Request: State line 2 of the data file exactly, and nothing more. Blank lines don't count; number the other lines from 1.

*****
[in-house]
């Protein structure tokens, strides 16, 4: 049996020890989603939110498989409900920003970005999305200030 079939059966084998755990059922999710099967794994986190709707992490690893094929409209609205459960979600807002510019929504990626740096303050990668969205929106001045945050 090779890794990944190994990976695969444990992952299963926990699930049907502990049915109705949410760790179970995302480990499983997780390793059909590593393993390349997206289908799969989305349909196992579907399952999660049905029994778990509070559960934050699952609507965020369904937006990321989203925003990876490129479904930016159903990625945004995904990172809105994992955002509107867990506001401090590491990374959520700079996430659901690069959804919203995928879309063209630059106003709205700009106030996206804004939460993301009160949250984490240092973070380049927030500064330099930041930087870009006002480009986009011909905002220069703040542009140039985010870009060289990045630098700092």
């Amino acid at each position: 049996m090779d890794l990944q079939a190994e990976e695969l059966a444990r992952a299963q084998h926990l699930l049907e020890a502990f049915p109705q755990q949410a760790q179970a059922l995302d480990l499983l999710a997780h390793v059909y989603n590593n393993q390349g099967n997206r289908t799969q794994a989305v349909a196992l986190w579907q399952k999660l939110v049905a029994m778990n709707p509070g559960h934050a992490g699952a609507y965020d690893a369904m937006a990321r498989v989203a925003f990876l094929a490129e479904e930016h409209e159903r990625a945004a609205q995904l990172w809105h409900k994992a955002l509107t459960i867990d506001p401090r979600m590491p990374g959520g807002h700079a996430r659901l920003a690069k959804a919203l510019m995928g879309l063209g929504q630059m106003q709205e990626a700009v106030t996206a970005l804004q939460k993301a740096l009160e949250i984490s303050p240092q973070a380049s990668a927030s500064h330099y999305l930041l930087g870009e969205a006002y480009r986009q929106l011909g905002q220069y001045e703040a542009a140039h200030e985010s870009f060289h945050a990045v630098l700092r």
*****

């Protein structure tokens, strides 16, 4: 049996020890989603939110498989409900920003970005999305200030 079939059966084998755990059922999710099967794994986190709707992490690893094929409209609205459960979600807002510019929504990626740096303050990668969205929106001045945050 090779890794990944190994990976695969444990992952299963926990699930049907502990049915109705949410760790179970995302480990499983997780390793059909590593393993390349997206289908799969989305349909196992579907399952999660049905029994778990509070559960934050699952609507965020369904937006990321989203925003990876490129479904930016159903990625945004995904990172809105994992955002509107867990506001401090590491990374959520700079996430659901690069959804919203995928879309063209630059106003709205700009106030996206804004939460993301009160949250984490240092973070380049927030500064330099930041930087870009006002480009986009011909905002220069703040542009140039985010870009060289990045630098700092």